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3 years ago

Top 5 highest priced African-Americana items sold at NYC auction

Each year, the Swann Galleries in NYC holds a massive auction of an exhaustive array of items related to African-Americana. The auction fetches well above $1,000,000. in total bids.  The objects are appraised based on their condition, completeness, scarcity and genuineness.  However, just as important as the monetary value, each of these items reveals an unique glimpse behind the veil of history, nostalgia and progress.  Below are the top 5 highest priced items sold at the Printed & Manuscript African Americana auction:

  1. An archive consisting of 35 cartons of published and unpublished writings; correspondence, photographs, albums, diaries, booklets, brochures, etc. which make up the Charles Harris Wesley Papers.  Sold for $43,200.
  2. A large purple felt banner celebrating the International Peace Mission movement, a movement founded in the 1930’s and heralded by cult religious leader, Father Divine, in NYC.  Sold for $36,000.
  3. Original pen and ink portrait of Marcus Mosiah Garvey, beneath which Garvey has written an eleven line passage on self-determination and his aspirations for his race.  This drawing was created by the famous sketcher Robert Kastor and was included in a portrait portfolio that placed Garvey among many other important achievers of the 20th c.  Sold for $31,200.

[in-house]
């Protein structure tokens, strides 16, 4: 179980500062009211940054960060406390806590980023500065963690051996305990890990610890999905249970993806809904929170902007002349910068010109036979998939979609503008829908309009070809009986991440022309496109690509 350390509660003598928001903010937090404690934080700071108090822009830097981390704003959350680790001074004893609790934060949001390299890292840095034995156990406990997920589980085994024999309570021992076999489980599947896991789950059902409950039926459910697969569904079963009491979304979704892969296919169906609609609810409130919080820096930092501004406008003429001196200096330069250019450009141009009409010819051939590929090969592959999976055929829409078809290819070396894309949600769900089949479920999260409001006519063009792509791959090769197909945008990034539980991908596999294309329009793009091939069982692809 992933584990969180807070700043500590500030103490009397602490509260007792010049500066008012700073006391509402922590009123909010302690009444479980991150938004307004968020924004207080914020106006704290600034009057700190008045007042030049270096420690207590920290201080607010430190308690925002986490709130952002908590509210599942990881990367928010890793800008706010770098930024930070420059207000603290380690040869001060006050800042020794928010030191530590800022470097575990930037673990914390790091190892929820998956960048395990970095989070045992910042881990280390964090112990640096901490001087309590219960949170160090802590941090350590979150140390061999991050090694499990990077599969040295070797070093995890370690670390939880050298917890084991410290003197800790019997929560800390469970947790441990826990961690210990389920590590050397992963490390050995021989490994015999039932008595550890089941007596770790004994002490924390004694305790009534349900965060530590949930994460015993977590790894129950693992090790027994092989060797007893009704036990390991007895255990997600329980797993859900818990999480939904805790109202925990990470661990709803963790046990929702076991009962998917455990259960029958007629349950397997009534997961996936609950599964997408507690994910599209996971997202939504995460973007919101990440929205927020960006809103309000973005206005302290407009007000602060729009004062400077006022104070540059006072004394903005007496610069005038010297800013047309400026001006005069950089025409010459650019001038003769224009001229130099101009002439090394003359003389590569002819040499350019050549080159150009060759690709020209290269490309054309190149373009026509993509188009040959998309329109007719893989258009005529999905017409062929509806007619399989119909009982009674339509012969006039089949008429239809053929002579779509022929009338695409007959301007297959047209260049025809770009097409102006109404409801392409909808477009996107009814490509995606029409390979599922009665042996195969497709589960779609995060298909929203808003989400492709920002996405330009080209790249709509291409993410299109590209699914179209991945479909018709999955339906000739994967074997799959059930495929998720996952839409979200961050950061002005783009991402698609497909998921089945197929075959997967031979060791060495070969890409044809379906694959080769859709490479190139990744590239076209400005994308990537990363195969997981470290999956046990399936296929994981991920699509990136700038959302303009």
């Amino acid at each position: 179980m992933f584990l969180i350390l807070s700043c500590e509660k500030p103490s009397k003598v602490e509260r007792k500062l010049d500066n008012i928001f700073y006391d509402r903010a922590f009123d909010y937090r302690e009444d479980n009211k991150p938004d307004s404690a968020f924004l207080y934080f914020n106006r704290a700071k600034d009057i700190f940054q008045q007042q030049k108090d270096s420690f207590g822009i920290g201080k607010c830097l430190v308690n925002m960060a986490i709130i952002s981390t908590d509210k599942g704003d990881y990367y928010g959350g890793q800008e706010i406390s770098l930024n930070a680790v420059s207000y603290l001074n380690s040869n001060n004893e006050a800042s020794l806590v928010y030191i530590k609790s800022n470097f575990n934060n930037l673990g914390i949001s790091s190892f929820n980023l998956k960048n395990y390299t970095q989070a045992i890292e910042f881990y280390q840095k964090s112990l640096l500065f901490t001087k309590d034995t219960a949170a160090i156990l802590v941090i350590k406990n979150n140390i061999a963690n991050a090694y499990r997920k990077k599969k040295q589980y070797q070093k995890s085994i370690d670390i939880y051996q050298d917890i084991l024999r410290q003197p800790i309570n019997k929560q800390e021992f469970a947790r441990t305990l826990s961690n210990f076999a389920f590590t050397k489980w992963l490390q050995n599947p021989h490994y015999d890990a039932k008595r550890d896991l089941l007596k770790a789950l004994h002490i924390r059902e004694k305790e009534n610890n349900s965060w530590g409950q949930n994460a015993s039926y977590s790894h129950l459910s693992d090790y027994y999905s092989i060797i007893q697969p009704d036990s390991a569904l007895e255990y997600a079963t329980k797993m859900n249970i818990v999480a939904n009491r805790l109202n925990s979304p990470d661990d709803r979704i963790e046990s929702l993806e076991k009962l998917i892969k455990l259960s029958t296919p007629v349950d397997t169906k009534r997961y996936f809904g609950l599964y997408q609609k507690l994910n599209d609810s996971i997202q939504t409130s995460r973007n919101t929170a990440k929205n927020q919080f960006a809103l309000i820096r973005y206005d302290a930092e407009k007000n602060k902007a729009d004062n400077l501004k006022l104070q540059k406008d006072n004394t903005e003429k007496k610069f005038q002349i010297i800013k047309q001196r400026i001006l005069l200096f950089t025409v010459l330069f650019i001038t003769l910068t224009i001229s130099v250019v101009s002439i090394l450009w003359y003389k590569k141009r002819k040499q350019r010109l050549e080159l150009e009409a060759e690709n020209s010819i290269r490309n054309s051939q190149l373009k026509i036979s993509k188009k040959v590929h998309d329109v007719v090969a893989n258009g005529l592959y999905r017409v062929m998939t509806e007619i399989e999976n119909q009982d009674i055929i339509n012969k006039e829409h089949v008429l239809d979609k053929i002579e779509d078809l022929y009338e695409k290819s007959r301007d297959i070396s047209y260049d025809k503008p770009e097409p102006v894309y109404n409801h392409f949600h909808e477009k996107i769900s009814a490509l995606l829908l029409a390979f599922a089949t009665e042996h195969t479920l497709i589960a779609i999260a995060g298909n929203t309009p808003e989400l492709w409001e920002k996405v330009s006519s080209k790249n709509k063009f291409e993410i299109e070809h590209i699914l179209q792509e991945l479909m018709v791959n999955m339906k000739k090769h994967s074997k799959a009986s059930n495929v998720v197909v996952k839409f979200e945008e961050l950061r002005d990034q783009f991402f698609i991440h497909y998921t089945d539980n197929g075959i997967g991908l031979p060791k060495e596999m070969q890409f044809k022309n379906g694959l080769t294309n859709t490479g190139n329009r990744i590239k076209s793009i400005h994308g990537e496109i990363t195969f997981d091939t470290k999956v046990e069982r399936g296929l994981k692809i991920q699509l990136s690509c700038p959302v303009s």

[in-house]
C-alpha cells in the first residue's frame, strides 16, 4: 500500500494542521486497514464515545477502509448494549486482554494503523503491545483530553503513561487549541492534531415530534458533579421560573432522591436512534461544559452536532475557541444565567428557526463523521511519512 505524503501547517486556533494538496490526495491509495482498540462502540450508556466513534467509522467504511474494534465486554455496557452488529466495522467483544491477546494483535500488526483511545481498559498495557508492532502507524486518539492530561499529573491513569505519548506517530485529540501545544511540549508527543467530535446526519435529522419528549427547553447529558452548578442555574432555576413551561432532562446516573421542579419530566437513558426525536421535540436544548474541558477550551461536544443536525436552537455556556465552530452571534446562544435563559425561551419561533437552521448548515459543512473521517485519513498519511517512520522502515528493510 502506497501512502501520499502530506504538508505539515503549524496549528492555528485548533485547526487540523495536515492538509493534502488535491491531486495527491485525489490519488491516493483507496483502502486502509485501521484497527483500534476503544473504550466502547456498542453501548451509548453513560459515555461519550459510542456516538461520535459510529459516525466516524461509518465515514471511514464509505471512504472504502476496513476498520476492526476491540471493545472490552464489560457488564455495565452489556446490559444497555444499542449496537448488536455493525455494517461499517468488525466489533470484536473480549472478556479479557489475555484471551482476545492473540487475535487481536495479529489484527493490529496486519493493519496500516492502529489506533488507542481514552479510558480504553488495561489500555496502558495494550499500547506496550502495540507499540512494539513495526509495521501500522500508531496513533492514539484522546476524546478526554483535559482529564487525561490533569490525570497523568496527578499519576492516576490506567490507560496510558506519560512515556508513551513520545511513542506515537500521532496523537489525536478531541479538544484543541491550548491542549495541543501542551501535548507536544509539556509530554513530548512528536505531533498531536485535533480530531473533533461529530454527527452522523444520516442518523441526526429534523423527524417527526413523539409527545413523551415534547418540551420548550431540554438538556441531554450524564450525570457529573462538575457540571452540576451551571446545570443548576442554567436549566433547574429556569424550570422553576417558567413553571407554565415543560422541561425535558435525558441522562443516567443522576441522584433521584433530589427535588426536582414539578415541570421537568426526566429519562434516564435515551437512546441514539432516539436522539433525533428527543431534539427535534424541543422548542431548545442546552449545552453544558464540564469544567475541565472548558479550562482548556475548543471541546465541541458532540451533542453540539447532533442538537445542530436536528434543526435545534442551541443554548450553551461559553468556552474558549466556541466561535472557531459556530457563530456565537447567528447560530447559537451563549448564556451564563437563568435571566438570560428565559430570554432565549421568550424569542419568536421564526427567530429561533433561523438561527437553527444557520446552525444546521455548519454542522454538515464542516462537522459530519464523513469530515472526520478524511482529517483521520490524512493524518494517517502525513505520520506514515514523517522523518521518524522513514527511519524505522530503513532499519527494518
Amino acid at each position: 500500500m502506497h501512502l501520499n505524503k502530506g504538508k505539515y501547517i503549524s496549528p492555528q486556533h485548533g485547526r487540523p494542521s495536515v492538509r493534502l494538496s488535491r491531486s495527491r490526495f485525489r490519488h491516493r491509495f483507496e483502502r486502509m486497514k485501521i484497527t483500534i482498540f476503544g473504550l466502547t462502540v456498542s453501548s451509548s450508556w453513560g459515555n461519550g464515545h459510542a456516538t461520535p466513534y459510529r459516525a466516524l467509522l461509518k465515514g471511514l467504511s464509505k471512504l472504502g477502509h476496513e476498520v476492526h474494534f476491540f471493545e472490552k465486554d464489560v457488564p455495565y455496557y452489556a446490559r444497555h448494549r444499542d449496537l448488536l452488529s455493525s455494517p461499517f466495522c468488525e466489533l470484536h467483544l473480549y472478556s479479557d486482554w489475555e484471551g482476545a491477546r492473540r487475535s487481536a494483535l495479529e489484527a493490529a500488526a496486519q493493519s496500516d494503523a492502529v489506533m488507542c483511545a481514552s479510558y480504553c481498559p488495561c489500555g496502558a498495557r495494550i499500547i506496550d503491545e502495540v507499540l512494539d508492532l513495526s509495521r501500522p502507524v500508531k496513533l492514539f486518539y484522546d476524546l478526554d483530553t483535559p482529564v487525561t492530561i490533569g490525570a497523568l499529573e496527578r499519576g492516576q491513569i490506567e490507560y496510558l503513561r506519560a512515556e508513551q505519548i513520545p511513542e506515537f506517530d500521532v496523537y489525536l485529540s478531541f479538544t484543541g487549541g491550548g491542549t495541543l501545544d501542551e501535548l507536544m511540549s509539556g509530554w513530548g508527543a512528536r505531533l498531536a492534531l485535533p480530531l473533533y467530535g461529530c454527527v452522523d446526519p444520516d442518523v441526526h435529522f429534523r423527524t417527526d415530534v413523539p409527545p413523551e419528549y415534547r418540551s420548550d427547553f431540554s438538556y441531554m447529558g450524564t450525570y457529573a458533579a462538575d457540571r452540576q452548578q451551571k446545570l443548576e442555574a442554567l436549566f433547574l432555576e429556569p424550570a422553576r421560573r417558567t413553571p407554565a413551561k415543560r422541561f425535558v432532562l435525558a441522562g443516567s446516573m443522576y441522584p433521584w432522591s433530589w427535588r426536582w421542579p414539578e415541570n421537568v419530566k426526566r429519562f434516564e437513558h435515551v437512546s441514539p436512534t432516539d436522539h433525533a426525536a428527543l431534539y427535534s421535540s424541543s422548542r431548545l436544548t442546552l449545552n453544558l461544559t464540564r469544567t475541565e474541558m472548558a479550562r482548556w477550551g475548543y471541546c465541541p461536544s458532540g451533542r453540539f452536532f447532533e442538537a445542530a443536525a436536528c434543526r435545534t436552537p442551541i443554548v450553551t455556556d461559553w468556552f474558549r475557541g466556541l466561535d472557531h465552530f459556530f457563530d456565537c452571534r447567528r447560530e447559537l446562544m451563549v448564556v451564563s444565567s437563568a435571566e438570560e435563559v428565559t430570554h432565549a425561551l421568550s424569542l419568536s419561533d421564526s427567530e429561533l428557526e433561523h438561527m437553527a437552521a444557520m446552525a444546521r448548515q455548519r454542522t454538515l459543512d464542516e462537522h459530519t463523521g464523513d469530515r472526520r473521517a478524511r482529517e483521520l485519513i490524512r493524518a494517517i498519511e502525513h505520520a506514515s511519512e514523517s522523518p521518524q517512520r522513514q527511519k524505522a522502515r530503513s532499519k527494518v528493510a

4. The carved ballast stone dates back to a recovered wreck of a 16th c. English slaving ship.  Experts speculate that it was carved during the Middle Passage by one of its “enslaved cargo.”  Sold at $24,000.
  5. (TIED) This placard displays the mournful demand of the non-violent movement and much of the world, just four days after Dr. MLK Jr. was shot in Memphis, Tennessee.  Mrs. Coretta Scott King continued the righteous work that brought King to Memphis and lead a march of approx. 20,000 resulting in better wages and conditions for Dept. of Sanitation’s Negro labor in TN.  Sold for $20,400.

This satchel of papers was discarded in a dumpster in Alabama, yet it holds the evidence of one of the longest and refutable trials to happen during the Depression.  Though acquitted of raping a white woman, the Scottsboro boys suffered greatly during the six years many of them remained incarcerated.  Sold for $20,400.